Hogsback on the Kloppers conundrum

WHY is Marius Kloppers smiling? If there is one man in the Australian resources industry who ought to be looking less than happy right now, Hogsback reckons it should be the enigmatic boss of BHP Billiton.

Tim Treadgold

That Kloppers is maintaining his tight-lipped grin in every photograph seen of him in the last few weeks is more than interesting.

Either the media is using old photographs, or the grin could be a clue to the way he is playing multiple mind-games with government, unions and investors.

Consider a few reasons why Kloppers should not be happy, including:

  • Protracted industrial action in BHP Billiton’s coal division, which is damaging production levels at its half-owned BMA Alliance, has contributed to the closure of one mine and forced a declaration of force majeure on shipments of coking coal to customers
  • Rising tax rates flowing from the introduction of Australia’s super-tax on iron ore and coal miners
  • Lower gas prices in the US where BHP has invested more than $US20 billion in shale gas assets just in time to be whacked by an energy surplus in that country
  • Pressure from financial markets to slow the pace of project development with expansion of the giant Olympic Dam copper and uranium mine looking less likely by the day.

On their own, each of these issues should be wiping the smile off the face of any chief executive officer.

Collectively, they would have a lesser man considering his future – unless each issue was actually causing fewer problems than outsiders imagined.

Without heaping too much praise on Kloppers, a man who seems to have been told once too often how clever he is, there are reasons to suspect he might be pulling strings in the background to achieve a more positive result than was being widely reported.

The coal dispute first, because it’s closest to the heart of The Hog.

In its March-quarter report filed this week, BHP confirmed stocks of coking coal were running low thanks to the combination of industrial action and heavy rain in Queensland.

“The extent to which industrial action will continue to affect production, sales and unit costs [in coking coal] is difficult to predict,” BHP said.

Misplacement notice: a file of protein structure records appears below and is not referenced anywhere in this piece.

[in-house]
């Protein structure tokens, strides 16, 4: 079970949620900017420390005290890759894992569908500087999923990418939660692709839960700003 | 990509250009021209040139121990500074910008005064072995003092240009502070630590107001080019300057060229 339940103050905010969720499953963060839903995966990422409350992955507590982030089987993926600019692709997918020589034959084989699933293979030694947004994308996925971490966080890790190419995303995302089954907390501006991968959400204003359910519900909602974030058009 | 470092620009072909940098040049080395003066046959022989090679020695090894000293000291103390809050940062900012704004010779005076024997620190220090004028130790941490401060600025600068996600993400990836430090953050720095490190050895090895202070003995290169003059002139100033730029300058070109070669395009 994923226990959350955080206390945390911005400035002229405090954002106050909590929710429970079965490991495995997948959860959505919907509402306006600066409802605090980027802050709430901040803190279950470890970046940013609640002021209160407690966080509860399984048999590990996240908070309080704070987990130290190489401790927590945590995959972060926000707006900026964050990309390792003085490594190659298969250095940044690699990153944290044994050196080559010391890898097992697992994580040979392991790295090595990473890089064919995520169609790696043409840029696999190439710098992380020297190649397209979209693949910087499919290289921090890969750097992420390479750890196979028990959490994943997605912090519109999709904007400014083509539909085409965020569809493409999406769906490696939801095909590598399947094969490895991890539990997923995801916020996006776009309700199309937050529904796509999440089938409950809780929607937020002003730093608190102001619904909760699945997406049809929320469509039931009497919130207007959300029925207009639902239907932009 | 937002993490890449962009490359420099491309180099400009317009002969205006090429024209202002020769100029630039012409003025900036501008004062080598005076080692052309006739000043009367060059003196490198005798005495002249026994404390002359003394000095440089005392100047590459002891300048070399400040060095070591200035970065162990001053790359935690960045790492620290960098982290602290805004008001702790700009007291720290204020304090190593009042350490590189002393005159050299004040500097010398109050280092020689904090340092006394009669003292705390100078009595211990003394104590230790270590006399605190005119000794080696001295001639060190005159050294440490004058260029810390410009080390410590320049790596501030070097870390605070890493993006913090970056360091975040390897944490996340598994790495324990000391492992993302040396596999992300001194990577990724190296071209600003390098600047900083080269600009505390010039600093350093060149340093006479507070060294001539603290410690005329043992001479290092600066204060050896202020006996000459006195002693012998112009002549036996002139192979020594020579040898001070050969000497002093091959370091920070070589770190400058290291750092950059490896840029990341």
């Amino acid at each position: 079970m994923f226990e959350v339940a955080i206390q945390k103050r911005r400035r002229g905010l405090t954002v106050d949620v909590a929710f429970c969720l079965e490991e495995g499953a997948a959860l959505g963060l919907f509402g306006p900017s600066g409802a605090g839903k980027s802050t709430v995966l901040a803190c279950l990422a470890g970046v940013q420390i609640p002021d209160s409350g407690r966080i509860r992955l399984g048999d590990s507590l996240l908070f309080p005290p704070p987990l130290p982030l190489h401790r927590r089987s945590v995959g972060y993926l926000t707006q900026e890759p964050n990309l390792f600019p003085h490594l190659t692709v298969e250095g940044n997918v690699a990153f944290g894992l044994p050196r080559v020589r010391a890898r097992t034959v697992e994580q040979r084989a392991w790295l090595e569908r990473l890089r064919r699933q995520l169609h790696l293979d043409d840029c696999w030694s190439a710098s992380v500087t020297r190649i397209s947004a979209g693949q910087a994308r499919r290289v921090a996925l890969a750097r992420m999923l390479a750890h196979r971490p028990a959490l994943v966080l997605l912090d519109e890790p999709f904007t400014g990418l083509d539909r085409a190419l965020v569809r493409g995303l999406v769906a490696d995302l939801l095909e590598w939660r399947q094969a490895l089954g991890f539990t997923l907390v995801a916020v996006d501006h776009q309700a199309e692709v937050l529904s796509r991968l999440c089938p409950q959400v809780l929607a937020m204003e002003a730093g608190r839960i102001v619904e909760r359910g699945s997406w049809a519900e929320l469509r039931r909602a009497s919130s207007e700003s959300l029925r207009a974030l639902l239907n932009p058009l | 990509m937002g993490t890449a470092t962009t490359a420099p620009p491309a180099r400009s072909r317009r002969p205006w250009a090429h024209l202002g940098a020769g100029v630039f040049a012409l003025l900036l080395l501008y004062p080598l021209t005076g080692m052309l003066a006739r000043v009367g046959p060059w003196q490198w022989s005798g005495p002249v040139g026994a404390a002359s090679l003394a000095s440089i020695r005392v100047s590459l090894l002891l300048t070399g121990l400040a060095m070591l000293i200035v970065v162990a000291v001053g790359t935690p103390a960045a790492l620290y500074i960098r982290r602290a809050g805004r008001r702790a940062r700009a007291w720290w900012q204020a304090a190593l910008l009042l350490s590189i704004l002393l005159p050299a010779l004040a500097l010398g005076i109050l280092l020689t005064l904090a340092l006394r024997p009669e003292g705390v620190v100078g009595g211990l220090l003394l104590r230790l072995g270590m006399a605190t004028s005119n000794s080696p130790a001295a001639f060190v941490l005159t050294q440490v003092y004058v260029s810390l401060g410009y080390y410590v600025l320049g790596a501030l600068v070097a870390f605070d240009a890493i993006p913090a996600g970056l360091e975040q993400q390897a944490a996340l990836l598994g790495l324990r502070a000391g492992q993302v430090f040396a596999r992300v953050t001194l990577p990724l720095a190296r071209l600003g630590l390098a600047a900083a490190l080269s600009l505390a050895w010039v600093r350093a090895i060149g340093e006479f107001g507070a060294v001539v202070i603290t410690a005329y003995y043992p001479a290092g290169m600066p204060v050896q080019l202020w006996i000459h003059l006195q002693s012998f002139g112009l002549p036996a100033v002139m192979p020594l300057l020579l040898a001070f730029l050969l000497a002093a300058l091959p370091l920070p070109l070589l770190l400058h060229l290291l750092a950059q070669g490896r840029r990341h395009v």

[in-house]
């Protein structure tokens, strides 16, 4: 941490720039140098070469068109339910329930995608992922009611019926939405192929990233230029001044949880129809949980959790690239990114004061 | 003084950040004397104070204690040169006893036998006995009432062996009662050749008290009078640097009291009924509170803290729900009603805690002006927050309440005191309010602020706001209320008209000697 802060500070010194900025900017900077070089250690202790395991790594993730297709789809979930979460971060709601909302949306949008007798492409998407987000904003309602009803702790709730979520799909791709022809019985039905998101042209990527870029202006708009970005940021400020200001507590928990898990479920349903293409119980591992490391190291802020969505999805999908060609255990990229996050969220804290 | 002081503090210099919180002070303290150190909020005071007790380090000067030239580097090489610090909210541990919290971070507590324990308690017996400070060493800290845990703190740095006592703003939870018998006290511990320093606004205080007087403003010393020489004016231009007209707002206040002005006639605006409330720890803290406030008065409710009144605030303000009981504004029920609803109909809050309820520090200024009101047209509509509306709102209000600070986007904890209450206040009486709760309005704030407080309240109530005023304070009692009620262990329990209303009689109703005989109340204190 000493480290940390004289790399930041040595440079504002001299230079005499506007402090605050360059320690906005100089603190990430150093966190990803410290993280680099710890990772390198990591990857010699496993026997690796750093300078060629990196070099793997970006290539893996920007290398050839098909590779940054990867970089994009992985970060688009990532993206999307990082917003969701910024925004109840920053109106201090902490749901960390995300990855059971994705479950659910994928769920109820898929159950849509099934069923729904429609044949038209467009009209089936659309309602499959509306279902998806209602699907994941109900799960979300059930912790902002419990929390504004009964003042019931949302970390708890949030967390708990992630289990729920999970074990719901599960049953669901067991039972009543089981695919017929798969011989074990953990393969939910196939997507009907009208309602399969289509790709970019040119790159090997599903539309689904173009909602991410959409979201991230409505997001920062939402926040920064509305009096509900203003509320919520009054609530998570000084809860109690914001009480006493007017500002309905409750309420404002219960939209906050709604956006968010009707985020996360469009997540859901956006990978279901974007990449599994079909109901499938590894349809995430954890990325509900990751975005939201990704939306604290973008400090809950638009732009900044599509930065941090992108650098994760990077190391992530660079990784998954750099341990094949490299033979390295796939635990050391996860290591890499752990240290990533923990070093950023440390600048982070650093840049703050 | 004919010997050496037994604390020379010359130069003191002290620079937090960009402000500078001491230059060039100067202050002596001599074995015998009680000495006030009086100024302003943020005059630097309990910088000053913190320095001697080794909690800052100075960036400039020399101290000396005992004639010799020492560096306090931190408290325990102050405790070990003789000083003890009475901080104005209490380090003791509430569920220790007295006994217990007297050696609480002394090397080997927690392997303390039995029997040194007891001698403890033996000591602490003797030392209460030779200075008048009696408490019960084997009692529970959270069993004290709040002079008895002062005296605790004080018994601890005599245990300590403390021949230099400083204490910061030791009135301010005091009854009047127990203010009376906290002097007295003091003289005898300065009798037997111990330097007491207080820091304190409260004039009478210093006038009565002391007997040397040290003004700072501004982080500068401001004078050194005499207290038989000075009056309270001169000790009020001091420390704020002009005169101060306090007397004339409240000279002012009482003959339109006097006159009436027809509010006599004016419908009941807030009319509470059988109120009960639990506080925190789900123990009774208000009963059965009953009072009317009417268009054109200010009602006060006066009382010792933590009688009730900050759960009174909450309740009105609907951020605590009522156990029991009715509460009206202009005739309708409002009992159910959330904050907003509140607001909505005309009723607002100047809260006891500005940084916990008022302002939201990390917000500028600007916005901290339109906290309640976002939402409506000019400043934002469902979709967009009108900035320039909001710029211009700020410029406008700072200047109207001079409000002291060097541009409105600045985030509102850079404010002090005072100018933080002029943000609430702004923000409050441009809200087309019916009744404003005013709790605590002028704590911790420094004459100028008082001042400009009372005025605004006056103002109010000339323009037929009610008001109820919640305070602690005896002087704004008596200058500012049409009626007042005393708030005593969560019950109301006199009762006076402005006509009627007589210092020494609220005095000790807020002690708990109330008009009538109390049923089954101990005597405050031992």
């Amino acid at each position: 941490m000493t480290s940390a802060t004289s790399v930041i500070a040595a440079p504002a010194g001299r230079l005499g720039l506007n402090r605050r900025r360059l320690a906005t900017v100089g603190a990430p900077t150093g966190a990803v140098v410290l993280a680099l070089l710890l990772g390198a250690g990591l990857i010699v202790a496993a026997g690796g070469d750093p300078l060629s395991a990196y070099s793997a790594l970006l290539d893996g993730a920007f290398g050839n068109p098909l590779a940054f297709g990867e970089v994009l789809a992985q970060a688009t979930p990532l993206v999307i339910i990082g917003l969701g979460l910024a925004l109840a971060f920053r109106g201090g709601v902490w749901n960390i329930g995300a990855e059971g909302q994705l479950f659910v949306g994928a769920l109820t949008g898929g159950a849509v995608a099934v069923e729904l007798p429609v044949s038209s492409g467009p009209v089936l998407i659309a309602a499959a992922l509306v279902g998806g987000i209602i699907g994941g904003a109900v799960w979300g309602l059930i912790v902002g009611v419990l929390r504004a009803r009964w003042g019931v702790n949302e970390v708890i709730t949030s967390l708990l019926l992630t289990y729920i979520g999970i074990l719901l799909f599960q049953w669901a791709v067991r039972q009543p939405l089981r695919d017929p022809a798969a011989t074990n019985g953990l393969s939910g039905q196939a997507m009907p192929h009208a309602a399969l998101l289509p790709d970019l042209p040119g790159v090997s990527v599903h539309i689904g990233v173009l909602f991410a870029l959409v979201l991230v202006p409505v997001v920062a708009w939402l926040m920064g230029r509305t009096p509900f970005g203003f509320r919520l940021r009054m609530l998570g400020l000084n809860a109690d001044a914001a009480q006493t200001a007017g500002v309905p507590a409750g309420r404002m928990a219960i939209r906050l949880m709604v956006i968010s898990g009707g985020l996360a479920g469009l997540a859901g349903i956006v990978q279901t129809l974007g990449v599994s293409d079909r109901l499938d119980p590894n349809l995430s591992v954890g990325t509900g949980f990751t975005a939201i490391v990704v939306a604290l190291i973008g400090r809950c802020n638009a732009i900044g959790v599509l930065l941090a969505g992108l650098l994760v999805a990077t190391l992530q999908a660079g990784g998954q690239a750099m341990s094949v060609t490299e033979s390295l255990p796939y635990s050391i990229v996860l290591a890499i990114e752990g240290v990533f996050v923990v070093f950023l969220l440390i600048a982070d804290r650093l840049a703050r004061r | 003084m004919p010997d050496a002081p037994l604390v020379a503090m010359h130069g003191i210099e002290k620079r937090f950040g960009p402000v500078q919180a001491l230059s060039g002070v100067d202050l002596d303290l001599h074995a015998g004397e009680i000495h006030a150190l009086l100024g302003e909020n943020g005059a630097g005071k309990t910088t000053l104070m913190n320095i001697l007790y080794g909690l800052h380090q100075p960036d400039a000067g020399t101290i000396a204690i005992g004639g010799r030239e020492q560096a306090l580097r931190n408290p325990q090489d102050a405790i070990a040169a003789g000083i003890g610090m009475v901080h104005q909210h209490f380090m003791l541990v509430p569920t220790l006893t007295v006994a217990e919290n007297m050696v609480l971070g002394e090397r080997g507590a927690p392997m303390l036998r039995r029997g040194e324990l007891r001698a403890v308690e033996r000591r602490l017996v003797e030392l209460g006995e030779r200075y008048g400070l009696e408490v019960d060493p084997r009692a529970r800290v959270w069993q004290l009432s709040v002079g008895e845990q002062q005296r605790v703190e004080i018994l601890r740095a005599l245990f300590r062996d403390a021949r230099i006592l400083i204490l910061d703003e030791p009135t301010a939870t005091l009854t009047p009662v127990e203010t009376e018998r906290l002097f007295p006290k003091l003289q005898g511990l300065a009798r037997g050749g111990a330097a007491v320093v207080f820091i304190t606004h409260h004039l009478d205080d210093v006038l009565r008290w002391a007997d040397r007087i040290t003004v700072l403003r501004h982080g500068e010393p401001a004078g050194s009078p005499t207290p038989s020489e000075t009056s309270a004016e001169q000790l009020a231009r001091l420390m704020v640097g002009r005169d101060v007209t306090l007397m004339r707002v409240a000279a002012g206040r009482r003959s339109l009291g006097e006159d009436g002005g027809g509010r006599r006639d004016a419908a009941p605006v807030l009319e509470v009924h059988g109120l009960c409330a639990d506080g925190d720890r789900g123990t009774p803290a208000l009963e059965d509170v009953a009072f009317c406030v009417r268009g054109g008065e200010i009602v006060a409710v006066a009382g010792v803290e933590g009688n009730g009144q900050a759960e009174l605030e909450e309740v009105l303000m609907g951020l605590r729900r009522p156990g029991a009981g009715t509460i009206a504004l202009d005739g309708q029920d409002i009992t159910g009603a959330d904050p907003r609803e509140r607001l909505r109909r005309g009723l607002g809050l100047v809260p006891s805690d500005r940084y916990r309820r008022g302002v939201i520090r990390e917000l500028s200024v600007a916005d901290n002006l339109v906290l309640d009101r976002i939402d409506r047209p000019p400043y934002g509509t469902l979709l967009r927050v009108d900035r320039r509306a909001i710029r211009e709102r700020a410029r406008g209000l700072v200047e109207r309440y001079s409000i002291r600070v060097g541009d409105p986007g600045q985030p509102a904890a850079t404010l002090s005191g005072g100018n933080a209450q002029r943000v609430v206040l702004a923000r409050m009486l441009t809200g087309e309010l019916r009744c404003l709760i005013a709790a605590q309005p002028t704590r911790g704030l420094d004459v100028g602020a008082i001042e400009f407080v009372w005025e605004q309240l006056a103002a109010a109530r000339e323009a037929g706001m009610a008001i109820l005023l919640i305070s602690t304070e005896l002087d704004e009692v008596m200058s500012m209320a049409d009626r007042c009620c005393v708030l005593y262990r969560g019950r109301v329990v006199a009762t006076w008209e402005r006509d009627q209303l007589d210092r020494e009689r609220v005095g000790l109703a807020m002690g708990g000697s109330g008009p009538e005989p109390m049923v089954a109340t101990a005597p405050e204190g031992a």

“However, with inventories now severely depleted, the impact on future quarters may be significant.”

How significant, is the question, because while tonnes will be down, the coking coal price really has only one way to go – up.

Why? Because BHP Billiton’s coking coal operations are the biggest in the world and when they slow sharply, the coal price must rise, even if demand from steel mills is slack.

That means BHP Billiton will undoubtedly be shipping reduced volumes of coking coal over the rest of 2012, but will almost certainly not feel the full pain of any slowdown thanks to the certainty of a higher coal price.

For Kloppers it means if he is going to have a showdown with unions in his coking coal business, which seems inevitable given Australia’s deteriorating industrial relations climate, this is a perfect time.

Tax, the second issue on Kloppers’ theoretical worry list, might also be much less of a problem than is being widely reported.

Unless the Australian government makes further dramatic changes to a deal negotiated with BHP and other big miners it seems the so-called super-tax on coal and iron ore profits might turn out to be a dud.

As one seasoned observer asked of the super-tax: “So what if you throw a big tax and no one turns up?”

The point being that mining companies appear to have pulled the wool over the government’s eyes, achieving so many deductions that very little super-tax will actually be paid.

Gas prices, the third issue, also appear to be under control.

BHP’s US operations have switched focus to maximising production of liquids in the gas reservoirs, leaving the gas in place for later.

As for the Olympic Dam expansion, it is far more than a simple mine expansion project.

It is the trump card in the hand of Kloppers because BHP will only proceed if the Australian and South Australian governments guarantee tax and regulatory certainty.

Without those guarantees Kloppers will invest the estimated $20 billion capital cost elsewhere, or return it to shareholders in the form of higher dividends, or a share buyback, ensuring he keeps his shareholders happy.

All, or some of these suggestions from The Hog might not work out as expected.

However, as you think through the issues on Kloppers’ desk you start to appreciate that he might be managing a number of major issues better than his critics are suggesting.